San Bernardino and mercy

The San Bernardino Press Enterprise reports that the Diocese of San Bernardino, in the wake of the terrorist shootings of government employees, sent out to parishes a series of prayers. One of them was, “Give us sympathetic hearts to reach out to those around us who are in deep grief — especially the children of our diocese who are suffering from fear, confusion and profound loss.” 

The diocese also encouraged people to ask Jesus to “grant us the grace to join with our law enforcement and public officials to be sources of change, of healing and of love.”

Thinking of the victims themselves, the perpetrators and the community, the faithful of San Bernardino prayed, “For the recent victims of terror and violence in our city and diocese, that they be freed from pain and fear. That all of us may be protected from the violence of others, be safe from weapons of hate and restored to tranquility and peace. For those who harm and oppress others, that they may receive the grace to change their lives and to learn to live in peace, we pray to the Lord.”

Father Manuel Cardoza, pastoral administrator of Our Lady of Hope Parish in San Bernardino, wrote to his parishioners in English, Spanish and Vietnamese, according to the Press Enterprise, and reminded them, “As Christians, we are called to love; loving those who hate us; loving those who curse us; loving those who attack us. That through us, hatred will turn to love; fear will be transformed to friendship; violence will be turned to peace; and all will know that God continues and will always walk with us. Let us pray for the city and that all anger and hatred be expelled from our hearts through the medicine of forgiveness and mercy.”

Having begun the Year of Mercy less than a week after the murders in San Bernardino, Father Cardoza’s words remind us that God’s mercy requires us to seek God’s forgiveness for ourselves and then to be agents of God’s mercy to other people.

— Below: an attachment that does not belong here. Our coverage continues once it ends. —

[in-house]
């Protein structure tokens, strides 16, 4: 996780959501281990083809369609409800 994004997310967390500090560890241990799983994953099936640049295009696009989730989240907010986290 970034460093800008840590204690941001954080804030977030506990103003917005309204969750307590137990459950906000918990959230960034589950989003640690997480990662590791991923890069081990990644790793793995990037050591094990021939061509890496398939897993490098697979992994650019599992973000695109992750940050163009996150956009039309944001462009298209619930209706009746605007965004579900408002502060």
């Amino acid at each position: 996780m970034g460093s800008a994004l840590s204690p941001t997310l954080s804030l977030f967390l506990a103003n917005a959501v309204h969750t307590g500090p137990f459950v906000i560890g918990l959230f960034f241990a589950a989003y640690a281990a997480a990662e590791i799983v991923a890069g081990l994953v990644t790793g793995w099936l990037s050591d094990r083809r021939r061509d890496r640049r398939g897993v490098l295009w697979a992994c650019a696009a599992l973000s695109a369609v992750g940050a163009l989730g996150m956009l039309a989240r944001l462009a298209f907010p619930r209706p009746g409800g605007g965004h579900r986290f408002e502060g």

Considering the seven Spiritual works of mercy, we can see how they apply to the present situation. The seventh one, praying for the living and the dead, we are already doing, although many have felt the need to say that “thoughts and prayers are not enough,” in response to these recurring situations of violence. The whole debate about what we should do as a country might, in part, fall under the work of admonishing sinners. At times the Holy Spirit demands that we speak out against injustice (although God would want us always to be self-critical, too).

We are also instructed to bear wrongs patiently and to forgive offenses willingly. Given the context of the work about correcting sinners, these two works are not about just letting evil run amok, but they do remind us that we cannot control everything and that even God the Son did both of these works.

Another Spiritual work is to comfort the afflicted (afflicting the comfortable is not from this list, although admonishing sinners might do that). There are plenty of victims of violence, in this country and around the world, to whom we can do this work.

The remaining two Spiritual works of mercy, instructing the ignorant and counseling the doubtful, can be carried out in various manners in this circumstance. People might be asking again, “Where was God?” Our teaching and our personal witness to the faith must help provide the answer, “He was with us, suffering with us and now helping us in our prayer and through good people.”

The seven corporal (bodily) works of mercy also come into play. Burying the dead is already being done.  Visiting the sick is being done by the Church’s ministers to the injured in the hospitals. Feeding the hungry, giving drink to the thirsty, clothing the naked and giving shelter to the homeless might not seem relevant here, but actually they are, given the number of “breadwinners” who were killed at that Christmas party. Again, the Church and other charitable institutions, as well as individuals, will step into the breech. 

The last of the corporal works to be mentioned here, visiting the imprisoned, might be the hardest one for us to swallow. Of course, the San Bernardino killers are dead, but there are plenty of other jihadists and American-born killers who are in jail. This is not an easy work, but that’s why it is a work of mercy. Mercy is not always easy — it wasn’t easy for Jesus on Good Friday. Thanks be to God that there are Catholic ministers and volunteers who carry out this valuable work.

St. Bernardine of Siena, for whom the city in California was named, decided to give his entire life over to Christ and doing the Spiritual and corporal works of mercy after Jesus spoke to him from a crucifix. Jesus said, “My son Bernardine, you see Me hanging on the cross, in a state of total denudation. If you love Me and want to walk in My footsteps, fasten yourself also to the cross, divested of everything.”

Each of us, according to our states in life, are called to do this. We’ll give up everything, but get so much more back in return. Jesus promises us! If we live the works of mercy, they will be done for us, too. True, there will be disappointments at times (as there were and are for Jesus), but what good company we will have on that road.

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